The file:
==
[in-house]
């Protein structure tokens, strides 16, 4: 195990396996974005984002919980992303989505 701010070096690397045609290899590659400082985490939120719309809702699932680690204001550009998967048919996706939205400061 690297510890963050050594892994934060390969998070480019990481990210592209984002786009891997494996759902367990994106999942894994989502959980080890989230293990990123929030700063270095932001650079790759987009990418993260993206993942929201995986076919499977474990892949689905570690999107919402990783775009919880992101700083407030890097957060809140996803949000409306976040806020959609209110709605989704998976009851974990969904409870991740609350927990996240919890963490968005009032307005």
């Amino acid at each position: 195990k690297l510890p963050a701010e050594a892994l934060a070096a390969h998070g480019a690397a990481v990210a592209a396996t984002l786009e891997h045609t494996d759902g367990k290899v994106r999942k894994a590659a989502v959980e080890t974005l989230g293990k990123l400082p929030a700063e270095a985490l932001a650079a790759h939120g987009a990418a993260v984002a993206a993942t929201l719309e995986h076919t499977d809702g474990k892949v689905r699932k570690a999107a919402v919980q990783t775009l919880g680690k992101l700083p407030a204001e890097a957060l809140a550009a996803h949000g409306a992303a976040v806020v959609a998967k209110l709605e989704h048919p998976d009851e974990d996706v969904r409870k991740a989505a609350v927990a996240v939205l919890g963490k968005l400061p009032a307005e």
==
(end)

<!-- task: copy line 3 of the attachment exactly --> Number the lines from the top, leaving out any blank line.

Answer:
């Amino acid at each position: 195990k690297l510890p963050a701010e050594a892994l934060a070096a390969h998070g480019a690397a990481v990210a592209a396996t984002l786009e891997h045609t494996d759902g367990k290899v994106r999942k894994a590659a989502v959980e080890t974005l989230g293990k990123l400082p929030a700063e270095a985490l932001a650079a790759h939120g987009a990418a993260v984002a993206a993942t929201l719309e995986h076919t499977d809702g474990k892949v689905r699932k570690a999107a919402v919980q990783t775009l919880g680690k992101l700083p407030a204001e890097a957060l809140a550009a996803h949000g409306a992303a976040v806020v959609a998967k209110l709605e989704h048919p998976d009851e974990d996706v969904r409870k991740a989505a609350v927990a996240v939205l919890g963490k968005l400061p009032a307005e």